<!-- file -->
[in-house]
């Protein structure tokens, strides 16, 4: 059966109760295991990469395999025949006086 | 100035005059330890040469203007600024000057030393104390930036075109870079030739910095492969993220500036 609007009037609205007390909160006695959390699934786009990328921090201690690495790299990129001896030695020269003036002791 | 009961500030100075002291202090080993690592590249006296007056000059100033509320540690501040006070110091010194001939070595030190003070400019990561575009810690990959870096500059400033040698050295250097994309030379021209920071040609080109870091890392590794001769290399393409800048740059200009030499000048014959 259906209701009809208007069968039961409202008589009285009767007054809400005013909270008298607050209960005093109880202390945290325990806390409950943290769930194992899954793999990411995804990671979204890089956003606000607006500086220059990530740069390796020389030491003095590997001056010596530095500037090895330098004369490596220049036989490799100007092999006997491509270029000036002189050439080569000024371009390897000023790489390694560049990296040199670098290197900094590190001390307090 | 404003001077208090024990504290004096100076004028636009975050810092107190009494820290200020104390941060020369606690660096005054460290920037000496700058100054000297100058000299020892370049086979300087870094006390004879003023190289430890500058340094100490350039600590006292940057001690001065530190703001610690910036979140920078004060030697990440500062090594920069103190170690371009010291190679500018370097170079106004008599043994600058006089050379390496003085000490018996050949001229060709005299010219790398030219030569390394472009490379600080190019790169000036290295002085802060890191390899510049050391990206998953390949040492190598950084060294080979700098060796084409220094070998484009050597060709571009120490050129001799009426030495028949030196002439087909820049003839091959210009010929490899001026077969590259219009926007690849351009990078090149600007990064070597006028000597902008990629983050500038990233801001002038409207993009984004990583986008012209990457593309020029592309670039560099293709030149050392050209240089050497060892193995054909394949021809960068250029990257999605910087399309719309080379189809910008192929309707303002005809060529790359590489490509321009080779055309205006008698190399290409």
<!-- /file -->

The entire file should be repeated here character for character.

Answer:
[in-house]
């Protein structure tokens, strides 16, 4: 059966109760295991990469395999025949006086 | 100035005059330890040469203007600024000057030393104390930036075109870079030739910095492969993220500036 609007009037609205007390909160006695959390699934786009990328921090201690690495790299990129001896030695020269003036002791 | 009961500030100075002291202090080993690592590249006296007056000059100033509320540690501040006070110091010194001939070595030190003070400019990561575009810690990959870096500059400033040698050295250097994309030379021209920071040609080109870091890392590794001769290399393409800048740059200009030499000048014959 259906209701009809208007069968039961409202008589009285009767007054809400005013909270008298607050209960005093109880202390945290325990806390409950943290769930194992899954793999990411995804990671979204890089956003606000607006500086220059990530740069390796020389030491003095590997001056010596530095500037090895330098004369490596220049036989490799100007092999006997491509270029000036002189050439080569000024371009390897000023790489390694560049990296040199670098290197900094590190001390307090 | 404003001077208090024990504290004096100076004028636009975050810092107190009494820290200020104390941060020369606690660096005054460290920037000496700058100054000297100058000299020892370049086979300087870094006390004879003023190289430890500058340094100490350039600590006292940057001690001065530190703001610690910036979140920078004060030697990440500062090594920069103190170690371009010291190679500018370097170079106004008599043994600058006089050379390496003085000490018996050949001229060709005299010219790398030219030569390394472009490379600080190019790169000036290295002085802060890191390899510049050391990206998953390949040492190598950084060294080979700098060796084409220094070998484009050597060709571009120490050129001799009426030495028949030196002439087909820049003839091959210009010929490899001026077969590259219009926007690849351009990078090149600007990064070597006028000597902008990629983050500038990233801001002038409207993009984004990583986008012209990457593309020029592309670039560099293709030149050392050209240089050497060892193995054909394949021809960068250029990257999605910087399309719309080379189809910008192929309707303002005809060529790359590489490509321009080779055309205006008698190399290409």